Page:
Advances in Clinical and Experimental Medicine
2019, vol. 28, nr 3, March, p. 415–416
Publication type: letter to editor
Response to the article “Perioperative standards for the treatment of coagulation disorders and usage of blood products in patients undergoing liver transplantation used in the Clinic for Transplant Surgery in Wrocław”
1 Department of Anesthesiology and Intensive Care, Medical University of Warsaw, Poland
We read with interest the article by Łukaszewski et al. published in Advances in Clinical and Experimental Medicine:1211–1215, published online on July 18th, 2018, as ahead of print). As enthusiasts of promoting global assays of hemostasis, we would like to commend the authors for their commitment and effort in their implementation and clinical application. As the authors rightly pointed out in the article, perioperative care of liver transplantation (OLTx) patients is challenging for transplant team members due to the risk of severe changes in global hemostasis. Łukaszewski et al. presented a single center experience in using rotational thromboelastometry (ROTEM) to monitor hemostasis during liver transplantation. In our center, this method has been used routinely since 2008. So far it has been used in over 400 patients undergoing OLTx. Considering the potential contribution to thrombotic complications (including portal vein thrombosis after liver transplantation), we believe that antifibrinolytic treatment should be reserved for patients with active bleeding and hyperfibrinolysis confirmed by ROTEM. The available literature indicates an increased risk of thrombotic complications in patients receiving antifibrinolytic therapy. This raises an important question for the authors about the reason for using Exacyl® in all 12 of the cases presented, even in patients who did not require any blood product transfusion. We hope that our letter will open up further discussion on this subject, which is undoubtedly crucial for OLTx patients’ safety.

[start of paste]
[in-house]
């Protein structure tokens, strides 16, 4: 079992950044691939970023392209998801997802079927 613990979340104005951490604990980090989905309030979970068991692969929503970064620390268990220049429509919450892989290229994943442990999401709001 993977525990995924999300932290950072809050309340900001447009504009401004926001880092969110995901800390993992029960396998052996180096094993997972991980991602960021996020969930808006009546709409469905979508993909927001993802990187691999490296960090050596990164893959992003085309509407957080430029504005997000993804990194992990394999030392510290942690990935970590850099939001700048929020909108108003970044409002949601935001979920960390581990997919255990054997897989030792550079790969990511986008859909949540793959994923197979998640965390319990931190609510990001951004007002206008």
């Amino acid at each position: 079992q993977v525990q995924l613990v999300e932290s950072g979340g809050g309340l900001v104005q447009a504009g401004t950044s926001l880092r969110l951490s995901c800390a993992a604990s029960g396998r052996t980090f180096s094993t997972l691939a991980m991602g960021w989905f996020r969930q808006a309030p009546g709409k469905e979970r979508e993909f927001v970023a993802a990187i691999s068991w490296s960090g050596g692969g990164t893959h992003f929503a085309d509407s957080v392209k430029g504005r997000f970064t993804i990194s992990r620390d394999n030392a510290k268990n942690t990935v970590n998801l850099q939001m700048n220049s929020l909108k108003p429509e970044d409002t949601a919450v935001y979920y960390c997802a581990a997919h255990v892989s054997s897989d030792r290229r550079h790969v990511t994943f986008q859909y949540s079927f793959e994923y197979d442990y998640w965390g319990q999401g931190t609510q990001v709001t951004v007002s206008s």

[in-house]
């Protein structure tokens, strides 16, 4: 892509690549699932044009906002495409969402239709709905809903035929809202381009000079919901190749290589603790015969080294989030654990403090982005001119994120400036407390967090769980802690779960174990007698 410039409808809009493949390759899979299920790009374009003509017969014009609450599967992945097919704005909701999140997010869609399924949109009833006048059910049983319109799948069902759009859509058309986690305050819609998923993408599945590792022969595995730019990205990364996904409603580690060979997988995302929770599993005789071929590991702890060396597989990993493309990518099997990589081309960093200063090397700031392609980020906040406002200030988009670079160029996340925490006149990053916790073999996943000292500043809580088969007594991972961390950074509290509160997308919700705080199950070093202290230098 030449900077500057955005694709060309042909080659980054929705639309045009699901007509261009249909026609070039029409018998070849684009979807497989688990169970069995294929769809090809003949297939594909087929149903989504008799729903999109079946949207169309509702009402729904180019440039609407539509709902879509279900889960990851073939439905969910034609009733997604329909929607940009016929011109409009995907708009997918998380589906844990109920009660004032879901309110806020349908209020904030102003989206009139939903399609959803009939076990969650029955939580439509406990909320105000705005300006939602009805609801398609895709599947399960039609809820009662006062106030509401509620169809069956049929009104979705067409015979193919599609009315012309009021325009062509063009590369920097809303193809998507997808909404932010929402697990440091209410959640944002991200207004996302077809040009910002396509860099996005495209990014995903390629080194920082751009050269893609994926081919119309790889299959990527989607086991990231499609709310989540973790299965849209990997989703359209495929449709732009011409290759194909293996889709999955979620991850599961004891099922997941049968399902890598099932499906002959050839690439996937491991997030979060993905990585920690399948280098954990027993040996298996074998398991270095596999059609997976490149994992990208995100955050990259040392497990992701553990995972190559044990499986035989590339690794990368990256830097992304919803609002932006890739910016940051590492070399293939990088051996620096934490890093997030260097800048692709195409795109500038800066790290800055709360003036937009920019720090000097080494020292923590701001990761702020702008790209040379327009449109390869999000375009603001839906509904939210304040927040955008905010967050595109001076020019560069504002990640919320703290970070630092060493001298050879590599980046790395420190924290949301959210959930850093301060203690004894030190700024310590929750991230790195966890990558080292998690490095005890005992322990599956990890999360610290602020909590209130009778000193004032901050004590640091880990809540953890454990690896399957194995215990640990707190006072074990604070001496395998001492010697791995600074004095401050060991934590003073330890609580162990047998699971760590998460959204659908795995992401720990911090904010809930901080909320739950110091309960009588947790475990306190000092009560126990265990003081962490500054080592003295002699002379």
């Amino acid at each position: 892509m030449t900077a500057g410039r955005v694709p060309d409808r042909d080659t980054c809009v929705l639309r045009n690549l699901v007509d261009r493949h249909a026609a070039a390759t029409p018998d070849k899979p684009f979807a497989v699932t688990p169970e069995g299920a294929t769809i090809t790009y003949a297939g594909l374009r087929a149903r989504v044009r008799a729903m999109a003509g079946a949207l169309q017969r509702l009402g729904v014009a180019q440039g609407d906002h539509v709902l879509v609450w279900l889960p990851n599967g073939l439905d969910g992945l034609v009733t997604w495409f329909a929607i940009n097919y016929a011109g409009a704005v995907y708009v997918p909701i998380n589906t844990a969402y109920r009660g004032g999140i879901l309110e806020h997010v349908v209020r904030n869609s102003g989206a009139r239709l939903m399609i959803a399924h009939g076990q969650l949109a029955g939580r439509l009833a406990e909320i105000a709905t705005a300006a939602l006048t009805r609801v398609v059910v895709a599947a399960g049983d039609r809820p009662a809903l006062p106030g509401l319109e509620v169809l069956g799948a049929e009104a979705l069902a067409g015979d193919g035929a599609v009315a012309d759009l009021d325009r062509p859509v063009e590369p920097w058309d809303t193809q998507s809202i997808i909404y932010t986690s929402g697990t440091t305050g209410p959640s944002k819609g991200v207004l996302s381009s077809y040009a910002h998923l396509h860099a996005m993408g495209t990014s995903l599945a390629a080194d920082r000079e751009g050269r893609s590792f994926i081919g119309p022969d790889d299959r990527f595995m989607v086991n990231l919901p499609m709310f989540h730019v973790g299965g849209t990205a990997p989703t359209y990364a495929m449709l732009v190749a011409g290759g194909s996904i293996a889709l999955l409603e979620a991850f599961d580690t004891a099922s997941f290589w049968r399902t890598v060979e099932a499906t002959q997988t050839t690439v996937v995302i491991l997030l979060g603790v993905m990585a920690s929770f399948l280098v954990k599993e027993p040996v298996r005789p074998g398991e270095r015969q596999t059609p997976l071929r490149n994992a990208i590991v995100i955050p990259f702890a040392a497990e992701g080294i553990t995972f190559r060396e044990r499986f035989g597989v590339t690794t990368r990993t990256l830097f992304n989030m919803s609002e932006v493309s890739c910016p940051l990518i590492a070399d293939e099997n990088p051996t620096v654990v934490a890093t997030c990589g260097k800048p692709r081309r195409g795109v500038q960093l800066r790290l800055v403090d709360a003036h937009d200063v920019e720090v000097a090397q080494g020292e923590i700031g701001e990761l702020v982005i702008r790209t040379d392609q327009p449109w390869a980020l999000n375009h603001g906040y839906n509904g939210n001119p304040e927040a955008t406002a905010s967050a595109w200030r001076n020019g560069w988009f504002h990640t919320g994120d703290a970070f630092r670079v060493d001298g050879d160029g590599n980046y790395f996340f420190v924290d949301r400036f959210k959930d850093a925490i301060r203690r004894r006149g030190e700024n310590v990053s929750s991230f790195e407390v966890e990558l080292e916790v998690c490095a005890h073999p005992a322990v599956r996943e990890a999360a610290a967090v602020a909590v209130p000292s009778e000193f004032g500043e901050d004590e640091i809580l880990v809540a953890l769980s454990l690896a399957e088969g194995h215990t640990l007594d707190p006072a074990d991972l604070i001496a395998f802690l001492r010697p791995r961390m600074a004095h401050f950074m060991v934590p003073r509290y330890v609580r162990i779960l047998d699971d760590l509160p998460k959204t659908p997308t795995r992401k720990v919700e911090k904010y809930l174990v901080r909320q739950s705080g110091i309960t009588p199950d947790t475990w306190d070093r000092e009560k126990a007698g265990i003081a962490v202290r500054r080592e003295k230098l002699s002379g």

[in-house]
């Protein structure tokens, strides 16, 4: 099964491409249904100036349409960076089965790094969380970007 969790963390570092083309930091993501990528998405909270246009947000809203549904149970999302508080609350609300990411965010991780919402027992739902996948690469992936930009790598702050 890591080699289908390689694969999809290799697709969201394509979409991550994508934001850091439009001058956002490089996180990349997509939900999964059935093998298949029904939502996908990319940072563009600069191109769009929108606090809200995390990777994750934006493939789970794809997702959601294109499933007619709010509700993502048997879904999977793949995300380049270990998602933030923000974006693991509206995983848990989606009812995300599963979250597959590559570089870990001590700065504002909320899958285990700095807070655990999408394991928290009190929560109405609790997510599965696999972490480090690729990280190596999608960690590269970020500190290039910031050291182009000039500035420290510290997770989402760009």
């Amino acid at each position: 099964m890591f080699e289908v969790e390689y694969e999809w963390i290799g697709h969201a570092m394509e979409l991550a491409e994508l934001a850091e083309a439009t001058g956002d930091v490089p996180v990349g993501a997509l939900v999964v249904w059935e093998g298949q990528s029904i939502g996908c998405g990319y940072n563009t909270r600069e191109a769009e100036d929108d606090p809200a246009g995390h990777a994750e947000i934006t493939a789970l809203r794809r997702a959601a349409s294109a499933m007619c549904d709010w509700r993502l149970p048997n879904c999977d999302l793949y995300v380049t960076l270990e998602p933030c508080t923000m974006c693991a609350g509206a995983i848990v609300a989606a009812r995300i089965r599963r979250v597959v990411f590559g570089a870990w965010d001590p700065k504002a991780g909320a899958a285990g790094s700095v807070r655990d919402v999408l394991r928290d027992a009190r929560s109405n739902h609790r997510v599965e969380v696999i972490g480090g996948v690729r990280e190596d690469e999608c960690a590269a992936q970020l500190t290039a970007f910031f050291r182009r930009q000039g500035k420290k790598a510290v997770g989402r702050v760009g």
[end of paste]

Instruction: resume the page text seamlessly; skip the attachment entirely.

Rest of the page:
hemostasis, liver transplantation, thromboelastometry, hyperfibrinolysis, tranexamic acid
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